New Hampshire is one of the best states in America for having a baby, ranking high in the latest WalletHub analysis for overall baby-friendliness.
The news must be getting around, as New Hampshire is currently experiencing a baby boom according to the University of New Hampshire’s Kenneth Johnson, Senior Demographer at the Carsey School, and an Andrew Carnegie Fellow.
“New Hampshire had an increase in births of 7 percent in 2021 compared to 2020,” Johnson said. “This is one of the largest percent increases in the U.S. for the year. Births rose from 11,791 in 2020 to 12,615 in 2021.”
Despite the recent increase in babies, Johnson warns New Hampshire’s fertility rate is among the lowest in the country. Combine that with an older population, and it spells trouble for the Granite State in the years to come.
“The number of births per 1,000 women 15-44 in New Hampshire will be about 50.5 in 2021, I estimate, due to the increased number of births. This is still less than the provisional estimate of the U.S. national fertility rate of 56.6 for 2021,” Johnson said.
The WalletHub study looks at key measures of cost and health care accessibility, as well as baby and family-friendliness. The data set ranges from the cost of delivering a baby in area hospitals to annual average infant-care costs to the number of pediatricians per capita.
New Hampshire ranks fourth overall in the survey, behind Massachusetts, Vermont, and Minnesota. Rhode Island ranks fifth and Connecticut 6th, while Maine lands 17th. Mississippi, Alabama, and South Carolina are ranked as the three worst states in the country to have babies.
New Hampshire has the second lowest cost of delivering a baby, second behind Maryland for cesarean birth costs, and second behind North Dakota for conventional delivery costs. New Hampshire also has the fifth most midwives and OB-GYNs per capita, as well as the third most pediatricians per capita.
Johnson said the current baby boom aside, New Hampshire is dealing with an older population that is in decline. The state was losing a net number of residents every year before the COVID-19 pandemic hit.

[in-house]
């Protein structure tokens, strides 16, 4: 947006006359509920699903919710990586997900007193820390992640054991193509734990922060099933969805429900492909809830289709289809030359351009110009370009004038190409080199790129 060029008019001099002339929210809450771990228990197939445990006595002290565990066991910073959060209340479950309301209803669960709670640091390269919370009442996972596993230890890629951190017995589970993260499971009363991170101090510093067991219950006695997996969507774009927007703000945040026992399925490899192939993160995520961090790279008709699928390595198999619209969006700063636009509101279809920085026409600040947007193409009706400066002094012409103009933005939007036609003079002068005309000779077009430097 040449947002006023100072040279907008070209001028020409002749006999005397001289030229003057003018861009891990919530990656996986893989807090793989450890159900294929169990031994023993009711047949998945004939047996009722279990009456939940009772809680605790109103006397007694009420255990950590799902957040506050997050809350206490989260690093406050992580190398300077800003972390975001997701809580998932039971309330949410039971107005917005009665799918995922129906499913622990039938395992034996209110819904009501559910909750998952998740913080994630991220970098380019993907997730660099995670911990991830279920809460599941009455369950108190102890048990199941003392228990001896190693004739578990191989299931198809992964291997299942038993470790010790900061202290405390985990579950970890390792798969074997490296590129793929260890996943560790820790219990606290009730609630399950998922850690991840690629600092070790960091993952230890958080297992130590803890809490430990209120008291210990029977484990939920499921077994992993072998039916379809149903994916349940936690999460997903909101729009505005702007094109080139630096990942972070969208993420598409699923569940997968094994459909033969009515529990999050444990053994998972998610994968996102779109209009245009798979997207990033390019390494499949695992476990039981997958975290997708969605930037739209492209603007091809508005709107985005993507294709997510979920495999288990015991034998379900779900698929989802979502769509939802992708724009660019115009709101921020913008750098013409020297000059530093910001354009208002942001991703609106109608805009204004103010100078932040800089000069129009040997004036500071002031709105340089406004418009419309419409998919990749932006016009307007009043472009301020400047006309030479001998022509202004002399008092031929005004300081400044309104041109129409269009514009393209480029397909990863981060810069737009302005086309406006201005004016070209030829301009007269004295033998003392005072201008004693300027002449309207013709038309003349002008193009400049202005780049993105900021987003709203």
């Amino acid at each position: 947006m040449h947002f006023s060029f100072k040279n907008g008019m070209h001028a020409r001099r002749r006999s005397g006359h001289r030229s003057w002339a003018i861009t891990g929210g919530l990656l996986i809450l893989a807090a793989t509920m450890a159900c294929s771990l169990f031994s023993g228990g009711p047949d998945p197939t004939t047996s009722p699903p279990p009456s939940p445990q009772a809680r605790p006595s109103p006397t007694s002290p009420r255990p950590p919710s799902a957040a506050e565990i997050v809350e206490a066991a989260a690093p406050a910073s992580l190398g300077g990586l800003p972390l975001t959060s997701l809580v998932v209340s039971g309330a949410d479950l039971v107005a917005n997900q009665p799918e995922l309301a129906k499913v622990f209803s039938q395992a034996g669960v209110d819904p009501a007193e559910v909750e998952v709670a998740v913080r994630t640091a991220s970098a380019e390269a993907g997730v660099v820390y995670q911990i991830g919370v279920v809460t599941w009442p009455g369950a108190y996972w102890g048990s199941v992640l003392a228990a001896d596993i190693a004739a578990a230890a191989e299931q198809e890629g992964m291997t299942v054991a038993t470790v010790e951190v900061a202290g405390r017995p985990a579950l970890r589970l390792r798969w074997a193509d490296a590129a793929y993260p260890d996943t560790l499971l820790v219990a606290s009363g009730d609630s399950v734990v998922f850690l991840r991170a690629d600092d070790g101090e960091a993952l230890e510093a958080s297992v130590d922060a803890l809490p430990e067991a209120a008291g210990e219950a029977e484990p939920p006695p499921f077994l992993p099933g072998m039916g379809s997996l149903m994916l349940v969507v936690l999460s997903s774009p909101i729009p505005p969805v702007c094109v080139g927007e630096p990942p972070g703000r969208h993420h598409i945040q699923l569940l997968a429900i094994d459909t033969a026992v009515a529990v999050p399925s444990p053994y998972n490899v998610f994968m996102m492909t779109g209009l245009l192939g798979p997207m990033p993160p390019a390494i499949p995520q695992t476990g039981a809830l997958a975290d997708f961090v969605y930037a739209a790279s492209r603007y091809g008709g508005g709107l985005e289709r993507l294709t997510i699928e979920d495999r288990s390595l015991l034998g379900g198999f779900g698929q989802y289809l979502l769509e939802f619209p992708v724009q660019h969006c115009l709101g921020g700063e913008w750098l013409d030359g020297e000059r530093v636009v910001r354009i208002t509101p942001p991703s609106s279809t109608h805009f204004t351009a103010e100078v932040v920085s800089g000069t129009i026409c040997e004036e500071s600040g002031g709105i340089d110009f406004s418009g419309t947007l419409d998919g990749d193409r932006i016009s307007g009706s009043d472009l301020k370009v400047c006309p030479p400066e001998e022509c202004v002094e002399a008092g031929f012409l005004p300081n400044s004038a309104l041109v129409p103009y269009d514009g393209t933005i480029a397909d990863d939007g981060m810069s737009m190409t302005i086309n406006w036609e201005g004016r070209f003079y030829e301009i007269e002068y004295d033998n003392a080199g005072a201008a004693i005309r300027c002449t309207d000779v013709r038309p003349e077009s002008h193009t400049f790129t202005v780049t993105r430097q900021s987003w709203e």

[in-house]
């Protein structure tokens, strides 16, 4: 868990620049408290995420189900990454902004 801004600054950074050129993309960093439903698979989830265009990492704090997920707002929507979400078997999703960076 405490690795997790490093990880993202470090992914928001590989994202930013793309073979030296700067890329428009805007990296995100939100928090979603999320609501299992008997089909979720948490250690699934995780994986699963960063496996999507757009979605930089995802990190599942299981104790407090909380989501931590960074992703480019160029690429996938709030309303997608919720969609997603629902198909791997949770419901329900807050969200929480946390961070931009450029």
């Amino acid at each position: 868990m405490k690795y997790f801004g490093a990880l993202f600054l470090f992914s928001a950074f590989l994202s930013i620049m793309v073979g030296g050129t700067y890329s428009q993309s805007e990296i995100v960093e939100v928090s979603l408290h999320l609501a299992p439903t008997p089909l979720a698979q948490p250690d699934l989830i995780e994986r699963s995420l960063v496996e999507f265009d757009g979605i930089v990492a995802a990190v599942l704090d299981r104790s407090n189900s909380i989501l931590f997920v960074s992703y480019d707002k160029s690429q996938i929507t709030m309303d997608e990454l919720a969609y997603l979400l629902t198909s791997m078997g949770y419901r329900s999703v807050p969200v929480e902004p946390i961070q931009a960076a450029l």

“In each of the last eight years, more people died than were born in New Hampshire. Thus, the decline in births and increase in deaths is not simply due to COVID, but actually proceeded the onset of the pandemic,” Johnson said. “The ongoing incidence of an excess of deaths over births in New Hampshire is primarily due to the fact that NH’s population is among the oldest in the US. However, the low fertility rate in the state exacerbates this problem.”
The good news is that, despite the trend of having more deaths than births, the Granite State’s population is increasing thanks to migration from other states. It is a fact Gov. Chris Sununu has frequently touted.
“We have the strongest economy in the Northeast and the fastest population growth in New England,” Sununu said in his State of the State earlier this year. “We are No. 1 in America for public safety, first in economic freedom and we continue to have the lowest poverty rate in the country, with some of the highest average wages.”
Whether people come for the minimum tax/maximum freedom environment of the Live Free or Die state, the high quality of life, or the natural beauty and recreation, they are continuing to come to New Hampshire, bolstering the population.
“All of New Hampshire’s population increase over the past several years is due to the fact that more people move into the state than leave it,” Johnson said.